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Forests 2016, 7(6), 121; doi:10.3390/f7060121

Spatio-Temporal Changes in Structure for a Mediterranean Urban Forest: Santiago, Chile 2002 to 2014

1
Biology Program—Functional and Ecosystem Ecology Unit, Faculty of Natural Sciences and Mathematics, Universidad del Rosario, Kr 26 No 63B-48, Bogotá D.C. 111221492, Colombia
2
School of Forest Resources and Conservation, IFAS-University of Florida, Gainesville, FL 32611, USA
3
Departamento de Ecosistemas y Medio Ambiente, Facultad de Agronomia e Ingenieria Forestal, Pontificia Universidad Catolica de Chile, Av. Vicuna Mackenna 4860, Macul, Santiago 7820436, Chile
4
Laboratorio de Geomática y Ecología del Paisaje, Facultad de Ciencias Forestales y de la Conservación de la Naturaleza, Universidad de Chile, Santiago 7820436, Chile
*
Author to whom correspondence should be addressed.
Academic Editor: Timothy A. Martin
Received: 15 March 2016 / Revised: 1 June 2016 / Accepted: 2 June 2016 / Published: 11 June 2016
(This article belongs to the Special Issue Urban and Periurban Forest Diversity and Ecosystem Services)
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Abstract

There is little information on how urban forest ecosystems in South America and Mediterranean climates change across both space and time. This study statistically and spatially analyzed the spatio-temporal dynamics of Santiago, Chile’s urban forest using tree and plot-level data from permanent plots from 2002 to 2014. We found mortality, ingrowth, and tree cover remained stable over the analysis period and similar patterns were observed for basal area (BA) and biomass. However, tree cover increased, and was greater in the highest socioeconomic stratum neighborhoods while it dropped in the medium and low strata. Growth rates for the five most common tree species averaged from 0.12 to 0.36 cm·year−1. Spatially, tree biomass and BA were greater in the affluent, northeastern sections of the city and in southwest peri-urban areas. Conversely, less affluent central, northwest, and southern areas showed temporal losses in BA and biomass. Overall, we found that Santiago’s urban forest follows similar patterns as in other parts of the world; affluent areas tend to have more and better managed urban forests than poorer areas, and changes are primarily influenced by social and ecological drivers. Nonetheless, care is warranted when comparing urban forest structural metrics measured with similar sampling-monitoring approaches across ecologically disparate regions and biomes. View Full-Text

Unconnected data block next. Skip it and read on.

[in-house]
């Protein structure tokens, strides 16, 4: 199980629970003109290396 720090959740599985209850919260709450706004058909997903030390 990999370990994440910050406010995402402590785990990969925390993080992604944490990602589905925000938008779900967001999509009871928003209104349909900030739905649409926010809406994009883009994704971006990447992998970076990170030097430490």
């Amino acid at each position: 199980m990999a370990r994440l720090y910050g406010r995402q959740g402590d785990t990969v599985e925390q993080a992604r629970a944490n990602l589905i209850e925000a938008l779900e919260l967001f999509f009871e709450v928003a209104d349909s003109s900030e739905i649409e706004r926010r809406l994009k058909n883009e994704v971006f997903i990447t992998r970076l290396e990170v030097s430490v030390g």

Keywords: basal area; urban forest biomass; spatial analysis; urban tree growth; urban forest mortality basal area; urban forest biomass; spatial analysis; urban tree growth; urban forest mortality
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This is an open access article distributed under the Creative Commons Attribution License which permits unrestricted use, distribution, and reproduction in any medium, provided the original work is properly cited. (CC BY 4.0).

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MDPI and ACS Style

Escobedo, F.J.; Palmas-Perez, S.; Dobbs, C.; Gezan, S.; Hernandez, J. Spatio-Temporal Changes in Structure for a Mediterranean Urban Forest: Santiago, Chile 2002 to 2014. Forests 2016, 7, 121.

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